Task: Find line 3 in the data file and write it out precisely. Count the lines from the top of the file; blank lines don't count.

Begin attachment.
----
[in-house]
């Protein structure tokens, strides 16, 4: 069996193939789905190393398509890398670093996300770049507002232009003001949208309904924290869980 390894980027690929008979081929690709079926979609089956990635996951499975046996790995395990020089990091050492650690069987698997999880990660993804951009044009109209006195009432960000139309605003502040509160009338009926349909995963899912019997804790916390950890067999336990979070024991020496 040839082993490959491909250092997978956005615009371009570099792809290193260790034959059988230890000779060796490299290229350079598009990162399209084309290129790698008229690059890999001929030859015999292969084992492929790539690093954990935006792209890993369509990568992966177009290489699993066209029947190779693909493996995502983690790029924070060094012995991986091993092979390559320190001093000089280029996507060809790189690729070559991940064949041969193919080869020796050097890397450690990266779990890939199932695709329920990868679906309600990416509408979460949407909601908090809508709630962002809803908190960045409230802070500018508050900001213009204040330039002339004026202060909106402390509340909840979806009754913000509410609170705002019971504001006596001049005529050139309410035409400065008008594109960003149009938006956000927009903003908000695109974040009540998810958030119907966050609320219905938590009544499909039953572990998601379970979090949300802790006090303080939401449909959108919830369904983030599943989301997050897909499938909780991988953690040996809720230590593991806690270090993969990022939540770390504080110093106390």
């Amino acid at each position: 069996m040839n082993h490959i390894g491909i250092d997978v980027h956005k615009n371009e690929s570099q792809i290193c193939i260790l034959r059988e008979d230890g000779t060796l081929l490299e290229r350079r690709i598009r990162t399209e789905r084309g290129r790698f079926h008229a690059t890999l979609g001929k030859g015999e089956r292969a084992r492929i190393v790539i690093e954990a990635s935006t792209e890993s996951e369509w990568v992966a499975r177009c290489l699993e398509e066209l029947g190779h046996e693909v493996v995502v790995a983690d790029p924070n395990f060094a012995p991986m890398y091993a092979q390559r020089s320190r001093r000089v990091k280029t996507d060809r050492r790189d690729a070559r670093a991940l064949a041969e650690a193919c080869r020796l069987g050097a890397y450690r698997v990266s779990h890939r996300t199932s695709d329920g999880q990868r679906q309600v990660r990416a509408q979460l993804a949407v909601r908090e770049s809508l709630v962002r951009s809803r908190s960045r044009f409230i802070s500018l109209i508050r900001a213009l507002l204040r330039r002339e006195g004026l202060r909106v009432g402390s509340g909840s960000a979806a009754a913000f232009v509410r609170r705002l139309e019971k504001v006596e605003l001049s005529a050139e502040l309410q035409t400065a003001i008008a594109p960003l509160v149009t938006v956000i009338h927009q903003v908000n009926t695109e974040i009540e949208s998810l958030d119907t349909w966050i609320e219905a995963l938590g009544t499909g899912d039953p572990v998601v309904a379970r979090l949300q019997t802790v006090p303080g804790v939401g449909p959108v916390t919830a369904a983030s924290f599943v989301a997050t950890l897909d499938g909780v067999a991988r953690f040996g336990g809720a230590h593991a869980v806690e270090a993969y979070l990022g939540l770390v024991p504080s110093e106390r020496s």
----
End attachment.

């Amino acid at each position: 069996m040839n082993h490959i390894g491909i250092d997978v980027h956005k615009n371009e690929s570099q792809i290193c193939i260790l034959r059988e008979d230890g000779t060796l081929l490299e290229r350079r690709i598009r990162t399209e789905r084309g290129r790698f079926h008229a690059t890999l979609g001929k030859g015999e089956r292969a084992r492929i190393v790539i690093e954990a990635s935006t792209e890993s996951e369509w990568v992966a499975r177009c290489l699993e398509e066209l029947g190779h046996e693909v493996v995502v790995a983690d790029p924070n395990f060094a012995p991986m890398y091993a092979q390559r020089s320190r001093r000089v990091k280029t996507d060809r050492r790189d690729a070559r670093a991940l064949a041969e650690a193919c080869r020796l069987g050097a890397y450690r698997v990266s779990h890939r996300t199932s695709d329920g999880q990868r679906q309600v990660r990416a509408q979460l993804a949407v909601r908090e770049s809508l709630v962002r951009s809803r908190s960045r044009f409230i802070s500018l109209i508050r900001a213009l507002l204040r330039r002339e006195g004026l202060r909106v009432g402390s509340g909840s960000a979806a009754a913000f232009v509410r609170r705002l139309e019971k504001v006596e605003l001049s005529a050139e502040l309410q035409t400065a003001i008008a594109p960003l509160v149009t938006v956000i009338h927009q903003v908000n009926t695109e974040i009540e949208s998810l958030d119907t349909w966050i609320e219905a995963l938590g009544t499909g899912d039953p572990v998601v309904a379970r979090l949300q019997t802790v006090p303080g804790v939401g449909p959108v916390t919830a369904a983030s924290f599943v989301a997050t950890l897909d499938g909780v067999a991988r953690f040996g336990g809720a230590h593991a869980v806690e270090a993969y979070l990022g939540l770390v024991p504080s110093e106390r020496s």